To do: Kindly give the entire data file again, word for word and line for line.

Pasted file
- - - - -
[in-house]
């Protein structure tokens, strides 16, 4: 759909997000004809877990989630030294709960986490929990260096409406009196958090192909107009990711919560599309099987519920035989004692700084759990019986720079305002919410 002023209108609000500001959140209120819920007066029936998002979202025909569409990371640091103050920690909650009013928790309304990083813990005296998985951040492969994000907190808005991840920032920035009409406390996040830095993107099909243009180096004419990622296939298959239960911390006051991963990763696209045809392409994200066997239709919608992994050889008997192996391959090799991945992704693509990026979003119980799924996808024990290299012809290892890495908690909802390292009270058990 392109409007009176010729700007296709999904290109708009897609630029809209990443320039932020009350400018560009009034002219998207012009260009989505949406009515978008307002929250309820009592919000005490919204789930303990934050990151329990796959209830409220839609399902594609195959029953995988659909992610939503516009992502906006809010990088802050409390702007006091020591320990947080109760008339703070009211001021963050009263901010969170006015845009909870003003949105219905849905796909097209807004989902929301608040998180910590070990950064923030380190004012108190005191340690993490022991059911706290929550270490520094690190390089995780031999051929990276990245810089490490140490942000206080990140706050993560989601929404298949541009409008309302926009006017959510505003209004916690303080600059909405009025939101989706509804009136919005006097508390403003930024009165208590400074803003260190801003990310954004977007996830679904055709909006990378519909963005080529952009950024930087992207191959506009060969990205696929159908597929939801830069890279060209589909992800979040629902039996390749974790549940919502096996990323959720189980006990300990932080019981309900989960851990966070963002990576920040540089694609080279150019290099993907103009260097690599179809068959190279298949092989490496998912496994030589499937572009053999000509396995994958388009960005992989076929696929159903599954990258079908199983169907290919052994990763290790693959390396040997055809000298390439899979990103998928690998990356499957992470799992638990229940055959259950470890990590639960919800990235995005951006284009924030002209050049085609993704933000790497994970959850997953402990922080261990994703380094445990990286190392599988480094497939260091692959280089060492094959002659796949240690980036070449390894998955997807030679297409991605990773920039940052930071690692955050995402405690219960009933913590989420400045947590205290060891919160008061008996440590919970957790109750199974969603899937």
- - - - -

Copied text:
[in-house]
């Protein structure tokens, strides 16, 4: 759909997000004809877990989630030294709960986490929990260096409406009196958090192909107009990711919560599309099987519920035989004692700084759990019986720079305002919410 002023209108609000500001959140209120819920007066029936998002979202025909569409990371640091103050920690909650009013928790309304990083813990005296998985951040492969994000907190808005991840920032920035009409406390996040830095993107099909243009180096004419990622296939298959239960911390006051991963990763696209045809392409994200066997239709919608992994050889008997192996391959090799991945992704693509990026979003119980799924996808024990290299012809290892890495908690909802390292009270058990 392109409007009176010729700007296709999904290109708009897609630029809209990443320039932020009350400018560009009034002219998207012009260009989505949406009515978008307002929250309820009592919000005490919204789930303990934050990151329990796959209830409220839609399902594609195959029953995988659909992610939503516009992502906006809010990088802050409390702007006091020591320990947080109760008339703070009211001021963050009263901010969170006015845009909870003003949105219905849905796909097209807004989902929301608040998180910590070990950064923030380190004012108190005191340690993490022991059911706290929550270490520094690190390089995780031999051929990276990245810089490490140490942000206080990140706050993560989601929404298949541009409008309302926009006017959510505003209004916690303080600059909405009025939101989706509804009136919005006097508390403003930024009165208590400074803003260190801003990310954004977007996830679904055709909006990378519909963005080529952009950024930087992207191959506009060969990205696929159908597929939801830069890279060209589909992800979040629902039996390749974790549940919502096996990323959720189980006990300990932080019981309900989960851990966070963002990576920040540089694609080279150019290099993907103009260097690599179809068959190279298949092989490496998912496994030589499937572009053999000509396995994958388009960005992989076929696929159903599954990258079908199983169907290919052994990763290790693959390396040997055809000298390439899979990103998928690998990356499957992470799992638990229940055959259950470890990590639960919800990235995005951006284009924030002209050049085609993704933000790497994970959850997953402990922080261990994703380094445990990286190392599988480094497939260091692959280089060492094959002659796949240690980036070449390894998955997807030679297409991605990773920039940052930071690692955050995402405690219960009933913590989420400045947590205290060891919160008061008996440590919970957790109750199974969603899937």